We knew we weren’t ready for a dog. The search for the perfect pet began there.
“Cat?” my husband suggested.
“I’d rather not invite something into my home that would immediately begin plotting my death,” I said. “How about a rabbit?”
“Why would we get a pet that needs to stay in a cage?”
I saw his point. We were getting our first pet as a step into our adulthood. We had just bought our first home. The itch driving us into pet ownership was a clear precursor to pending parenthood. At that point in our relationship, we had only ever tried to care for one thing, a houseplant named Walmart. Walmart didn’t survive the summer, and we were fairly traumatized. But it had been a few years. We were married now and living on a different coast from the one where Walmart had been underwatered and then overwatered to his early demise.
We were ready for a pet, but finding a cage-free animal that could live in an urban neighborhood and was not a dog or a cat was challenging. After months of research, we settled on getting a pig. We were pretty excited about it and told everyone how we were about to become proud pig parents. However, prior to purchasing one, I came across a pig advocacy site warning that pigs can be aggressive toward babies. Deal breaker.
It was around this time that I learned about a breed of rabbit called Flemish giants. Known as the “gentle giants,” they make great family pets and, because they can be trained to go in a litter box, can live outside the cage, roaming freely around the house like a cat. We picked up our Flemish giant a month later and, staying true to our assertion that we would be pig parents, named him Pig.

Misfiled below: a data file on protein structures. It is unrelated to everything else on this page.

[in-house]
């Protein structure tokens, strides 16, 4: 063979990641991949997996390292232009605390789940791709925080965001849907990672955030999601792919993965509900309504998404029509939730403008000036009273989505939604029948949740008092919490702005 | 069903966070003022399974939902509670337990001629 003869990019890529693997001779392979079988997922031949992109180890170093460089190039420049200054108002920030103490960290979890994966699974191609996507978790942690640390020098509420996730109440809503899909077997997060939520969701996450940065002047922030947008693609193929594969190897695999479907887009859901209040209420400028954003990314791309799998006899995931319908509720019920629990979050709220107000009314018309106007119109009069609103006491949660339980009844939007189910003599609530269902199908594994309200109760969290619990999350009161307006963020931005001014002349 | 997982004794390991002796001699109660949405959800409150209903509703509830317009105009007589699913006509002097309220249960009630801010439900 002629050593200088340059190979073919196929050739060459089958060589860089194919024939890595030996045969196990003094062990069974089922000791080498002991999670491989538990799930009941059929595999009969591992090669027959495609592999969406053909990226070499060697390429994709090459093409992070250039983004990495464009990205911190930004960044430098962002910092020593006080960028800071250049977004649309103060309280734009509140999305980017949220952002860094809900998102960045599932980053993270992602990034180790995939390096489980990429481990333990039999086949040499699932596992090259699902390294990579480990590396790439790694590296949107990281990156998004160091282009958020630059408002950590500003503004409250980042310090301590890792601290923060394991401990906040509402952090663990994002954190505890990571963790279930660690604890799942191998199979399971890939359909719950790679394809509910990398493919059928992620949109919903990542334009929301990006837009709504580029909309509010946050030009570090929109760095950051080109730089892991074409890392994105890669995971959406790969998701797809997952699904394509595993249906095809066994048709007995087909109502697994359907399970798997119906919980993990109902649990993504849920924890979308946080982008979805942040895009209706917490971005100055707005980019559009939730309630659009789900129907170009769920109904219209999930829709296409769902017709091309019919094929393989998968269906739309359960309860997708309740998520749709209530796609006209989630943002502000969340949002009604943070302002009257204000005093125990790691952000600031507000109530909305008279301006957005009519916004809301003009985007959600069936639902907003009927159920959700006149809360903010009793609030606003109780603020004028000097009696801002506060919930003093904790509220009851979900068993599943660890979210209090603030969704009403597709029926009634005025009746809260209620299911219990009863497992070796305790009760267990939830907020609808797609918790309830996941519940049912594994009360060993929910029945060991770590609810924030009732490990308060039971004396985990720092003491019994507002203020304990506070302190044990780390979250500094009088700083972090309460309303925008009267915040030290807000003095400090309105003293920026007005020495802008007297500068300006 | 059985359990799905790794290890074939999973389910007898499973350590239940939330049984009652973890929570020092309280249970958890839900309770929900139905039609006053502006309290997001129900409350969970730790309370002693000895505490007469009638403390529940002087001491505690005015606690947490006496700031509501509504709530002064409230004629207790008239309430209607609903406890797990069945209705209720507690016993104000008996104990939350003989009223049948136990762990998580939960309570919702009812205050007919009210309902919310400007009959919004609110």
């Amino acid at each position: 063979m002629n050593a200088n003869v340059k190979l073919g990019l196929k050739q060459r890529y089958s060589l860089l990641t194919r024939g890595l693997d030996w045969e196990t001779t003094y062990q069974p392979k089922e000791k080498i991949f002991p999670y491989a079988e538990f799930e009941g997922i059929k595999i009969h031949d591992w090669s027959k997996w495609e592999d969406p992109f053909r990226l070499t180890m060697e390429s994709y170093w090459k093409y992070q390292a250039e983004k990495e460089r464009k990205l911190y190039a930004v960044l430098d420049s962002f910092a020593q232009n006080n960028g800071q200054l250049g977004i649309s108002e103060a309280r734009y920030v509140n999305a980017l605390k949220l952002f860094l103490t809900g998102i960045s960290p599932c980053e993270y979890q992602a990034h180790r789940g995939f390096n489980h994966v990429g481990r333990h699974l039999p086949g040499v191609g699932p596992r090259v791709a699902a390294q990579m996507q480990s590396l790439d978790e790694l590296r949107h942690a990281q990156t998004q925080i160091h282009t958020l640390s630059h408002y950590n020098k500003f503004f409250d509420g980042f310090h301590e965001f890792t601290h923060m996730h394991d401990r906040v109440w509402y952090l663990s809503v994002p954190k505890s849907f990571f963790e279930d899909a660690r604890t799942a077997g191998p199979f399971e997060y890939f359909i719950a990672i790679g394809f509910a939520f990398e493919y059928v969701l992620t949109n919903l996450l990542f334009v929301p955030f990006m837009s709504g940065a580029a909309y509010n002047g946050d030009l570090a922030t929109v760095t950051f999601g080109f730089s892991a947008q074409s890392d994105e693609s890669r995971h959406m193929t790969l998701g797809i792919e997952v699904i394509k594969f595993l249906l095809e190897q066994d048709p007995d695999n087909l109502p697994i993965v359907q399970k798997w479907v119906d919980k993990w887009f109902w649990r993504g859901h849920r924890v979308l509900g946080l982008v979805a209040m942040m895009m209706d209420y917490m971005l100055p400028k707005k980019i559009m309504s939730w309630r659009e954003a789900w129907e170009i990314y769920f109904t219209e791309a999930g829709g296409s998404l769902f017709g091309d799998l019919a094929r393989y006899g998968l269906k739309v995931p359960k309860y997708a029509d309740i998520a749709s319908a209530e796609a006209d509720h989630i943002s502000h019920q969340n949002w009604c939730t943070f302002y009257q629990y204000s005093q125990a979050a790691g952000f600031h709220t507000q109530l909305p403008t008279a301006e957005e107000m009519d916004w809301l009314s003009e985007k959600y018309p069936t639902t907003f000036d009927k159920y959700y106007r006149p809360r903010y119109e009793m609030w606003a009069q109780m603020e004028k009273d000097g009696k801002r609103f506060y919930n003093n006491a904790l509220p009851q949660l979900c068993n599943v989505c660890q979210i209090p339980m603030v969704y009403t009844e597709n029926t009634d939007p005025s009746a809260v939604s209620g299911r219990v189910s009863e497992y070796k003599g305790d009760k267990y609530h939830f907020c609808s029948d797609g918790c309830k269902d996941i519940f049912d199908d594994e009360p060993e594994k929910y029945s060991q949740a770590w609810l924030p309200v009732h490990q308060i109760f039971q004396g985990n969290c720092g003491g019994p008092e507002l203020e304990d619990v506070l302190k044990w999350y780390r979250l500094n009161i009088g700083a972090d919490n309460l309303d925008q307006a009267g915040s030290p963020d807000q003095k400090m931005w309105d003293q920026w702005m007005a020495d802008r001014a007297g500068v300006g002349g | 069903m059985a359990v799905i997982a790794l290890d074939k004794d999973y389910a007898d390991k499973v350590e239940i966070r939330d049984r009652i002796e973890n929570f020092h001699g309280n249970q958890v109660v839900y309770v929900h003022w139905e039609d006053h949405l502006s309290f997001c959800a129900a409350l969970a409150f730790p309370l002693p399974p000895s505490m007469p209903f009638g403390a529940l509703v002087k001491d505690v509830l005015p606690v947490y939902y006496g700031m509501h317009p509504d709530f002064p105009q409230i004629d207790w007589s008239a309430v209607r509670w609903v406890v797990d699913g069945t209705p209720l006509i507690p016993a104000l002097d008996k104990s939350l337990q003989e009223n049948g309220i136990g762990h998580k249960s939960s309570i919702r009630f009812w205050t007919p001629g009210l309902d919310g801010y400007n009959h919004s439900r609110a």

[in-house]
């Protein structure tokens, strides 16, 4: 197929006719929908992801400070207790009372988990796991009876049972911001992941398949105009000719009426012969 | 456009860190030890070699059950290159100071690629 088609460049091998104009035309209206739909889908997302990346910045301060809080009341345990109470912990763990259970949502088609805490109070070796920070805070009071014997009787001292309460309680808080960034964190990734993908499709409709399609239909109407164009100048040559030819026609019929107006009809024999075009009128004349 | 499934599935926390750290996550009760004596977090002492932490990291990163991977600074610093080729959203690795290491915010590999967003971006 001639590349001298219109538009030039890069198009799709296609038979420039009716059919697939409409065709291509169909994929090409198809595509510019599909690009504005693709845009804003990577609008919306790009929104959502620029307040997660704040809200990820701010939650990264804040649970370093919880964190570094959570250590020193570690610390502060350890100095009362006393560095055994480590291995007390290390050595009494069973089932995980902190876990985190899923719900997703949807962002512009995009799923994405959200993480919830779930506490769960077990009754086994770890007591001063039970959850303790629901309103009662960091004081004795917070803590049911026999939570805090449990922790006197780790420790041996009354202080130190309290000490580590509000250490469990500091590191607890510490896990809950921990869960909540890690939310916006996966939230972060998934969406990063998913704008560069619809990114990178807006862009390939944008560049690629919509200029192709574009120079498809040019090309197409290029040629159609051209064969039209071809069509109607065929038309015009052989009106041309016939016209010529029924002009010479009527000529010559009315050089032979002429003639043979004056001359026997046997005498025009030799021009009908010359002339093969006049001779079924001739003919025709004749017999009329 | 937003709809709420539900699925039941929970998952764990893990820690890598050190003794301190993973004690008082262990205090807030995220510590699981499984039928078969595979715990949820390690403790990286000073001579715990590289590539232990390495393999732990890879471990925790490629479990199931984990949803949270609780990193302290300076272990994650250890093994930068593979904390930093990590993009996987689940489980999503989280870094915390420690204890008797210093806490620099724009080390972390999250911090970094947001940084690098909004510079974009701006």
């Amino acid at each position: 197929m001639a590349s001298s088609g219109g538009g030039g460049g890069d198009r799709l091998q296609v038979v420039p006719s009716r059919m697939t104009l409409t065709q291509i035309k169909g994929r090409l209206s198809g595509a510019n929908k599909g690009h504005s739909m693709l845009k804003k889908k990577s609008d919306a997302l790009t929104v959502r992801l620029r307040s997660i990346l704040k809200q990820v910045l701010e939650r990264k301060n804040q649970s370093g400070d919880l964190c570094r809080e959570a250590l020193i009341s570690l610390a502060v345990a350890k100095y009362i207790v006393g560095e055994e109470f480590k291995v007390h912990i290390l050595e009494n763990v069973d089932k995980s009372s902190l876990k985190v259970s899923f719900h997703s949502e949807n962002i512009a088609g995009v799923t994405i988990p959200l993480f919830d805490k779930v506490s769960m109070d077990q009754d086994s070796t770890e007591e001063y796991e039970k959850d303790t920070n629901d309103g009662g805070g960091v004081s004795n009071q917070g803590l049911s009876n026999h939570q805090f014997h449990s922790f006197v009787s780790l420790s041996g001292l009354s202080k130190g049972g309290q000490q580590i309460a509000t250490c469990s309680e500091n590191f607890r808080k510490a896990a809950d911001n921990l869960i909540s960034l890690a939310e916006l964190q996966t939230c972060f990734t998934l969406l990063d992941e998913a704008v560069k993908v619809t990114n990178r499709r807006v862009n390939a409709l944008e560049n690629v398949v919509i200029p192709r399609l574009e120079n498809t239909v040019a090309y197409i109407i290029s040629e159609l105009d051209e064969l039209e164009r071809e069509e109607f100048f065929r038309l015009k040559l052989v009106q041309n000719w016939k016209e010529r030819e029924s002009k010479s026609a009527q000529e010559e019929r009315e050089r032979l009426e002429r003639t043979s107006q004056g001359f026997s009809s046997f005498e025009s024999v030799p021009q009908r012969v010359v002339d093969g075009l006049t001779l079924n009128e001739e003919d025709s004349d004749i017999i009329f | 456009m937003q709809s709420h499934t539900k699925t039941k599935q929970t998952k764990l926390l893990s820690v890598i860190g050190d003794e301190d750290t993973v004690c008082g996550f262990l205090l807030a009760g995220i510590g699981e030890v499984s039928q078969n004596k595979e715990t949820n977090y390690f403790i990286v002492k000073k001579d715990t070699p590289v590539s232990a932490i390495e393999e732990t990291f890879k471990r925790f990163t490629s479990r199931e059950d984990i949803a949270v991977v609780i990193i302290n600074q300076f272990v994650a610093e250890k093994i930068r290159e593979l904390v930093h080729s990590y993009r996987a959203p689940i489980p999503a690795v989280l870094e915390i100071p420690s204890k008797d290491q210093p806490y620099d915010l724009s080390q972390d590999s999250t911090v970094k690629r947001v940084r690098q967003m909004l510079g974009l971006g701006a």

Pig came to us after his previous owners returned him to his breeder at 13 weeks. They had discovered he was a runt and would not be able to compete in rabbit shows. Our runt grew to a measly 18 pounds. We nicknamed him Piggy Smalls.
For the first few months, Pig didn’t stray far from his litter box. He seemed scared in the big house, not used to a life outside a cage, not used to a life dedicated to little more than daily brushings. I had just about given up on the idea that Pig would socially connect with us, when he hopped over to the couch to be near us for the first time. He wasn’t ready to be touched but was ready to be near.
By the end of year one, our firstborn, as we lovingly referred to Pig, had taken full control of our house. He would hop over to greet us as soon as we came home from work. He would place his front two paws on my shoulders to give me kisses on my lips. He would nudge us with his head, stamp his back foot or even give a small nip if he was in the mood to be petted and we weren’t bending to his bunny demands.
In the early years, our lives revolved around Pig. We told everyone about his hilarious antics, how he would pull the pillows off the couch and create obstacle courses for himself. About how each time he shed, new black zigzagging designs would appear on his gray coat. How gorgeous he was. When he exclusively chewed on my leather shoes and bags, we were impressed by his high-end taste.
He was a family man. After we brought our son home from the hospital, Pig inserted himself into the caretaking. He would run at full speed from the kitchen to the nursery whenever he heard the baby crying, standing up on his hind legs to check on his new brother. He adapted to a life of being pulled, tugged and hugged too tight by little people who loved him.
Over the years, Pig slowed down. He didn’t jump as high or run as fast. But he was always up for snuggling. Even in his last days, Pig would force his head under our hands for a pet and would nudge, stamp or nip if we didn’t show him his due affection.
This week, we laid our fur baby to rest.
Pig loved fluffy rugs, computer cords and bananas. He loved us more. And we him.
We had been in search for the perfect pet. We got so much more. Rest in peace, Piggy.